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Rubin Kazan: from minor league to major player


Rubin Kazan: from minor league to major player


It is a classic sporting rags to riches story.

Two years ago Rubin Kazan won the Russian championship, only the third non-Moscow team to do so, and the following year successfully defended their title.

In just 11 years they have made their way from a team fighting against relegation from the Russian third division to the very top of the national football league.

Now they are aiming for international fame. Two years in a row Rubin have played in the Champions League. The knock-out stages are out of reach this year, but that will be the target for next season.

Alexander Gusev, Rubin’s president, said: “This year we’ve done a good job on the transfer market. Unfortunately it did not have a significant impact on the team results as yet. We need more time.”

This summer Rubin lost several key players to their main national rivals, but tried to compensate by spending 43 million euros on the transfer market, thus becoming the fifth biggest spending European team.

Among others Italian international Salvatore Boccetti was bought from Genoa, Brazilian international Carlos Eduardo from Hoffenheim and Nigeria international Obafemi Martins from Wolfsburg.

“I was at the World Cup when they called me. And I said I’m interested. I watched them a couple of times when they played. And I only came here because they have a good team, good players. That’s the only reason why I came here,” says Martins.

Rubin will again play Barcelona on 7th December. The Kazans may have lost their chances of going into the last 16 of the competition, but a repeat of last year’s win at the Camp Nou will add to the team’s reputation. They have not lost in three outings against the Catalan giants.

Alexander Ryazantsev, who plays in the midfield said: “Maybe they really started to take us more seriously in Europe after last season, but to gain their respect we should play on a good level for at least several seasons”.

The only current Rubin player who was in the team while they were still playing in the second division is a veteran defender who is now the captain Roman Sharonov, who played his first game for Kazan more than 10 years ago.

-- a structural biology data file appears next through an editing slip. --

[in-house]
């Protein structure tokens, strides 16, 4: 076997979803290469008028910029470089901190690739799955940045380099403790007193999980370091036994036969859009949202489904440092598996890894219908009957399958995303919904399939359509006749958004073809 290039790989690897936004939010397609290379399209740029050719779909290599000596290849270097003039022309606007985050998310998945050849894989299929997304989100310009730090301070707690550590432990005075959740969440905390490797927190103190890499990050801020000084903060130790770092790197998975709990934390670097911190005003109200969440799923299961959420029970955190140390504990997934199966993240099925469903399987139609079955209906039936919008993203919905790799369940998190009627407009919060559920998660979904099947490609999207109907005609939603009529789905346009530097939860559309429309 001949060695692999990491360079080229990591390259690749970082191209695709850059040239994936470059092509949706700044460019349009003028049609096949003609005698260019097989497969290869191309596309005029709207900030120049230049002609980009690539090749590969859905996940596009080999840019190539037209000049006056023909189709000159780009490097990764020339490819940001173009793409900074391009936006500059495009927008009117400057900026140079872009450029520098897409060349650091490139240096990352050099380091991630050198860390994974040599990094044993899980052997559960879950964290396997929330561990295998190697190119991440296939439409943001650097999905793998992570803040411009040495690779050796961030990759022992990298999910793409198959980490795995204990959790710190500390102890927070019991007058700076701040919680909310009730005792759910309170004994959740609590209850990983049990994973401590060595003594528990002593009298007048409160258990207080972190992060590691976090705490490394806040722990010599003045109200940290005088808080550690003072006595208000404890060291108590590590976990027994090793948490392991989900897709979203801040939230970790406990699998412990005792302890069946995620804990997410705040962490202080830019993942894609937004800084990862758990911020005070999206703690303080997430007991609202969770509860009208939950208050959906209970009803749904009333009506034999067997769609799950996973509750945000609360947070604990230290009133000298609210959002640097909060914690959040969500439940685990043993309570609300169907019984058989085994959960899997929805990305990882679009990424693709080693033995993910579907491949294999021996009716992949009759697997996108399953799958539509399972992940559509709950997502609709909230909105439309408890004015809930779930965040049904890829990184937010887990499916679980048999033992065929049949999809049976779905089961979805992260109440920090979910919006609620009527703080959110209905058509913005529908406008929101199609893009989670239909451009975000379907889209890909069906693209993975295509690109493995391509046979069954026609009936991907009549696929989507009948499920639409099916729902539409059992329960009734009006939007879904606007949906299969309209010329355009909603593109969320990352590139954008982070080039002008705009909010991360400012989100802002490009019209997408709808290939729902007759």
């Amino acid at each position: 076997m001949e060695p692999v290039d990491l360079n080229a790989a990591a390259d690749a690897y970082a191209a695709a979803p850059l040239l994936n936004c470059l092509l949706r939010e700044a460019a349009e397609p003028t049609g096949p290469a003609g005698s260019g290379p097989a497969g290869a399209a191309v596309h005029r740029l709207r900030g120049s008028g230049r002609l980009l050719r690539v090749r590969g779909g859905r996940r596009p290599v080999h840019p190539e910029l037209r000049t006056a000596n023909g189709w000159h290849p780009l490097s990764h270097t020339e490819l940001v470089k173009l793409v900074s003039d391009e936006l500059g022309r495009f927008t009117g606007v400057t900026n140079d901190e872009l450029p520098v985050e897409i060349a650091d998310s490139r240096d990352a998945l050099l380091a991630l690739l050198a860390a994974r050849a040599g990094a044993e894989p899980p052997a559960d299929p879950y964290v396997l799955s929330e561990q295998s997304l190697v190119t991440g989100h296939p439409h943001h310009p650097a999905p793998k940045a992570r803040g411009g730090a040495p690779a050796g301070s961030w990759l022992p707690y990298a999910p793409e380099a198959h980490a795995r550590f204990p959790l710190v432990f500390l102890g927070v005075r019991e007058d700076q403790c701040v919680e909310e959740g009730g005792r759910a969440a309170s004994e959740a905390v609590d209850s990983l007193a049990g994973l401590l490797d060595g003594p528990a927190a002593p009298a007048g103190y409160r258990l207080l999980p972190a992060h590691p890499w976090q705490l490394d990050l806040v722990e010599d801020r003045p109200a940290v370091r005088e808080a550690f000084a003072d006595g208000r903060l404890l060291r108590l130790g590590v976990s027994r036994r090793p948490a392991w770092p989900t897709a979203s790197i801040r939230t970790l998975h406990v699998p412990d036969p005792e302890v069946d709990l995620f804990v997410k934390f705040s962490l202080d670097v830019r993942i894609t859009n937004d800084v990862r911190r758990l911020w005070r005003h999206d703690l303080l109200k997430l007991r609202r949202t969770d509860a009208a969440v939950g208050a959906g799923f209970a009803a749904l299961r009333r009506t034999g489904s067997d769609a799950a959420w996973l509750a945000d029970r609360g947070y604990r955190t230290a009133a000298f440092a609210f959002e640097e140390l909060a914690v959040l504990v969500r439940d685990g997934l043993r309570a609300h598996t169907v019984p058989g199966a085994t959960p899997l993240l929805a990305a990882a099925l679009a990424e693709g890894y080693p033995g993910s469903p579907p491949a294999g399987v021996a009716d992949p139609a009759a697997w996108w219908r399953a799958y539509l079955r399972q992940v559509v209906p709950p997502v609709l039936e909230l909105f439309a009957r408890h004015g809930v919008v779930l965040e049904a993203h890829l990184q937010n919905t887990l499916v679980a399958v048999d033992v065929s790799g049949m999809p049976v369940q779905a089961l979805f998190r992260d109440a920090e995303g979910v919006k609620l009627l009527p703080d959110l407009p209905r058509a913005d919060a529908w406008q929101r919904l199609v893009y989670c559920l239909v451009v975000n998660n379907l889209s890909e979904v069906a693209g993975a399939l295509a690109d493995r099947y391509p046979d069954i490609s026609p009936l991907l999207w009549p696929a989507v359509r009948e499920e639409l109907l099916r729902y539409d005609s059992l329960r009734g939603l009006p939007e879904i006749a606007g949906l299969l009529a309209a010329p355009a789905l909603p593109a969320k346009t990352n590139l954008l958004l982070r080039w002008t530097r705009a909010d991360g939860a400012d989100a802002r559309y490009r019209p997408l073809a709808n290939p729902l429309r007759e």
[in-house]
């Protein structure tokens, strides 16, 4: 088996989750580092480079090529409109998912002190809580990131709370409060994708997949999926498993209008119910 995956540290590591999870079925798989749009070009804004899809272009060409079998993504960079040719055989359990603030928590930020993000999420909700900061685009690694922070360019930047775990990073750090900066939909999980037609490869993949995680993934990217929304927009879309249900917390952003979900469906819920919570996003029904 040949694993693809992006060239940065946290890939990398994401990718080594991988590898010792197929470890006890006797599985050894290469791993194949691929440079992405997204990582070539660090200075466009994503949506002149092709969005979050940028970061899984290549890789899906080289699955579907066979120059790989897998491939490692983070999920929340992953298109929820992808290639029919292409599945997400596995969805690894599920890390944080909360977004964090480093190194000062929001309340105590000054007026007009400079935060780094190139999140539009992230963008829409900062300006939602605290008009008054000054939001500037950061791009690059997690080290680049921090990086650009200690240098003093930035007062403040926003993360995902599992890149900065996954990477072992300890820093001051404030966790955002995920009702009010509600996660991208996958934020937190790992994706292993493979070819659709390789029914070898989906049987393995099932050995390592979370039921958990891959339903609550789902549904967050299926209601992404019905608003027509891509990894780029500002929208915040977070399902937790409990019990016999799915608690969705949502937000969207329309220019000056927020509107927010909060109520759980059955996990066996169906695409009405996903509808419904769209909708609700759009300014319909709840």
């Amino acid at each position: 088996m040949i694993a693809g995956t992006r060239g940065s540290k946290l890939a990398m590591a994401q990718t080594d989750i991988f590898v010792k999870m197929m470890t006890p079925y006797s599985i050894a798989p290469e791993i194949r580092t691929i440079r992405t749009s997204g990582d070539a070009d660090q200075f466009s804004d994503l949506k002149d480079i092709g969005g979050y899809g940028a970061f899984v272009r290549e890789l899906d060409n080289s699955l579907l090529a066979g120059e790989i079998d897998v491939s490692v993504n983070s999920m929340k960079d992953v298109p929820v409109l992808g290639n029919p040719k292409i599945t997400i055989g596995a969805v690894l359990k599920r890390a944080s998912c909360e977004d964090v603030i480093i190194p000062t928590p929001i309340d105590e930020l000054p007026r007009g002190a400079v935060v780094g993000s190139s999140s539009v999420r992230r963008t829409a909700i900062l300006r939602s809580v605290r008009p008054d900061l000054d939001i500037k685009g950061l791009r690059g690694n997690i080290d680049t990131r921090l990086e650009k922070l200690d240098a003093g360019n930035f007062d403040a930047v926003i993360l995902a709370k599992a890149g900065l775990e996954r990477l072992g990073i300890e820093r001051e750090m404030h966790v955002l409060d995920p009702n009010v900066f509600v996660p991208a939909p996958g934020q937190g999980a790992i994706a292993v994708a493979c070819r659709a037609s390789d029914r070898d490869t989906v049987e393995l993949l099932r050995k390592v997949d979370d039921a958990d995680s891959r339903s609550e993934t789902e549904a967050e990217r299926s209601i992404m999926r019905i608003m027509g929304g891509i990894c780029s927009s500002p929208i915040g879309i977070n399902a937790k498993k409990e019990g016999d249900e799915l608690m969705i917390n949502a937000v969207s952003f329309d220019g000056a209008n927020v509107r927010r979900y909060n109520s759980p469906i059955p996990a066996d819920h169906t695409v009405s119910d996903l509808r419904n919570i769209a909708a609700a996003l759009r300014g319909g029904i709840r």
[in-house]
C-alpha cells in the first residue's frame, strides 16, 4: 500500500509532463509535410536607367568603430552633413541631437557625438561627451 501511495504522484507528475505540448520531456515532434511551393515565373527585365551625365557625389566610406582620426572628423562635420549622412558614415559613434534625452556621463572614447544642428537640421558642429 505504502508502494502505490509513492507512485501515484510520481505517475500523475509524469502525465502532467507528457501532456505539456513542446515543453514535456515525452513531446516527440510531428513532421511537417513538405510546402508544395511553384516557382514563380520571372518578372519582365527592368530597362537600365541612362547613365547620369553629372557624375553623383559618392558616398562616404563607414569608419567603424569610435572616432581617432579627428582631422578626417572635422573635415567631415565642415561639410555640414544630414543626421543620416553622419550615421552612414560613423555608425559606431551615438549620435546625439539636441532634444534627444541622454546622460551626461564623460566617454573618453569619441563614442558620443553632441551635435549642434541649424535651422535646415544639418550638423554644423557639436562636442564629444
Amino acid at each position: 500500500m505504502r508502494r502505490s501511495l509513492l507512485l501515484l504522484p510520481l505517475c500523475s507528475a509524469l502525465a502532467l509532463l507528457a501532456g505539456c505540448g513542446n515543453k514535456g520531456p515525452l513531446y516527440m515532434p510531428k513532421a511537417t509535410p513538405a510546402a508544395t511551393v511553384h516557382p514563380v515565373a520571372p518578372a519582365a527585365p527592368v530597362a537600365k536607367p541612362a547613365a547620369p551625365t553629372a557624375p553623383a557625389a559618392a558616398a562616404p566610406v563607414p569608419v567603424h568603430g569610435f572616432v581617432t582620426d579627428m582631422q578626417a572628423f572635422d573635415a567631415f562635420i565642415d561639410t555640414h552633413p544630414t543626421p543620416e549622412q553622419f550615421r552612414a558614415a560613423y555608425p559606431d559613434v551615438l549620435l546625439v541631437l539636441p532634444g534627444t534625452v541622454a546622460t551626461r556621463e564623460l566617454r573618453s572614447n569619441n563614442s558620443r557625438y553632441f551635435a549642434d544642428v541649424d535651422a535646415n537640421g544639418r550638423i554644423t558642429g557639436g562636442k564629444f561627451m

For him the difference between then and now is enormous: “You can hardly even compare the Rubin when I started and the team where I am at now. Then the team played in the second division, now we are in the Champions League”.

Rubin has the sixth biggest budget in the Russian Premier League – way off the leaders Zenit – but competitive enough with the likes of Spartak, Dynamo, CSKA and Lokomotiv.

“You cannot possibly overestimate the significance of the team to the city and the whole of Tatarstan. Bearing this in mind we also – I’m not saying we forced ourselves on the club – we also decided to play our part in the development of sports in the republic of Tatarstan,” says one of the club’s two main sponsors, Albert Shigabutinov, boss of communications company TAIF.

Money, good players, state support – all these factors count heavily, but the main reason behind Rubin’s rise has a name – Kurban Berdyev.

“He is the team’s father… and mother,” says Sharanov.

Kurban Berdyev was named the team’s head coach in 2001. His team were promoted to the elite division the year after, and finished third in the league in 2003. Finally in 2008 they were crowned champions.
Many say that the team’s efficiency is a direct consequence of his status at the club, where, English-style, he is an all-mighty manager.

“Everything here, where we stand, is thanks to him. It was he who made this club. When I first arrived here there was hardly a half of what we have today,” says Ryazantsev.

Stability and gradual progress. That is how the team bosses approach the development of the club. This year the team took a minor step down, losing the Russian title to Zenit.

But next year they should again be among the main title contenders in the Russian championship and most likely will play the Champions League again, for the third consecutive time.

Who could have dreamt this in 1995, when the team missed relegation to the Russian fourth division by just one point?

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